John W. (John Woolf) Jordan.

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Kloman, in a wooden shed, in a suburb of
Pittsburgh, set up a forge and trip-hammer,
successfully making axles out of scrap, An-
drew Kloman, by his inventive genius, in-
venting one of superior quality. This was
the starting point. To supply the demand
for Kloman's axles, increased capital was
soon required, and $1,600 was invested by
Thomas N. Miller, who arranged that in
the enterprise he should be represented by
Henry Phipps. The Civil War brought
government contracts, and the original
crude plant proved inadequate. In 1863
was erected what was for those times an
extensive mill, and about this time Thomas
M. Carnegie, with funds said to have been
furnished by his brother Andrew, became
the business associate of Kloman, Phipps
& Miller. The world knows the rest — how
the company, by the magnificence of its



achievements, has caused the United States
to surpass Great Britain and every other
competing nation.

Among the various subsidiary corpora-
tions in which Mr. McCausland is in-
terested, is the Carnegie Land Company,
in which he is a director. He is also treas-
urer and director of the Clairton Steel Com-
pany, treasurer of the Union Steel Com-
pany, and a director in the Pittsburgh Life
and Trust Company. Ability to read the
future is one of Mr. McCausland's most
marked characteristics, and this, joined to
his accurate knowledge of men, renders his
official services peculiarly valuable, and has
enabled him to supply himself with as-
sistants who seldom fail to meet his expecta-

No citizen is more keenly alive to the
promotion of the welfare of Pittsburgh than
is Mr. McCausland, and while he has al-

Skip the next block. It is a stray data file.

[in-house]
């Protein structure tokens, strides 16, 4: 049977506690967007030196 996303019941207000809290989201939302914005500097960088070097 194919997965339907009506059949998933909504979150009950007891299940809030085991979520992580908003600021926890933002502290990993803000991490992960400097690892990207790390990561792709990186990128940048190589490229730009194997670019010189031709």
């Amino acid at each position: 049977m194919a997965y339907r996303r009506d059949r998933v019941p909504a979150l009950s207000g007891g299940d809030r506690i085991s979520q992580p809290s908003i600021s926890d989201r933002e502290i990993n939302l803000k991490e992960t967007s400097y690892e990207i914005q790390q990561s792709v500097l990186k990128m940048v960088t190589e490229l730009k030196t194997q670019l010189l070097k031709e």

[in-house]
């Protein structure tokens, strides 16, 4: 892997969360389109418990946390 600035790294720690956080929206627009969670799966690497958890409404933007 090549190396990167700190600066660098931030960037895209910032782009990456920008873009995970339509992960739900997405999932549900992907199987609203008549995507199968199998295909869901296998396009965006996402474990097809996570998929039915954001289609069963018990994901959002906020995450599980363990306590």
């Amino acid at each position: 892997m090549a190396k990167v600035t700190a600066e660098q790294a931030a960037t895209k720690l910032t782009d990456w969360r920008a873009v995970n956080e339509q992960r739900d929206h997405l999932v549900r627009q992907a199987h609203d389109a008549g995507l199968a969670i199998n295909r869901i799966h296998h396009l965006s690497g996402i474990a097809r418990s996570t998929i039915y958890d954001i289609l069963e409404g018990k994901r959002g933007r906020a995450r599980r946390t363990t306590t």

ways been too busy a man to take any
active part in politics, nevertheless, as a
vigilant and attentive observer of men and
measures, he renders loyal support to all
movements which, in his judgment, make
for the betterment of existing conditions.
His political principles are those of a
staunch Republican. Ever ready to re-
spond to any deserving call made upon him,
he is widely but unostentatiously charitable.
He takes special interest in musical matters,
and for some years was president of the
Apollo Club, also belonging to the well
known Haydn Quartette, and filling the
place of tenor in the choir of the East Lib-
erty Presbyterian Church. His club mem-
bership is in the Country Club of Pitts-
burgh, the Duquesne Club, Bellefield Club,
Pittsburgh Athletic Association, and Penn-
sylvania Society of New York.

The clear mind and indomitable determi-
nation which, in combination with the
strictest integrity, have constituted the foun-
dation of Mr. McCausland's success, are
imprinted upon his countenance. He looks
what he is — a rapid-fire business man, of
keen vision, quick judgment and unfailing

self-reliance. It has often been said of him
that he glories in obstacles, and his extra-
ordinary success in overcoming them would
seem to corroborate the statement. Genial
and courteous on all occasions, and of
unswerving loyalty in friendship, he is be-
loved of many and respected by all.

Mr. McCausland married, February 9,
1893, Margaret Alice, daughter of Robert
L. and Annie (Bockstoce) Crouch, thus
gaining the life companionship of a charm-
ing and congenial woman, one fitted by
native refinement, a bright mind and a
thorough musical education, for the social
position she occupies, and withal possessed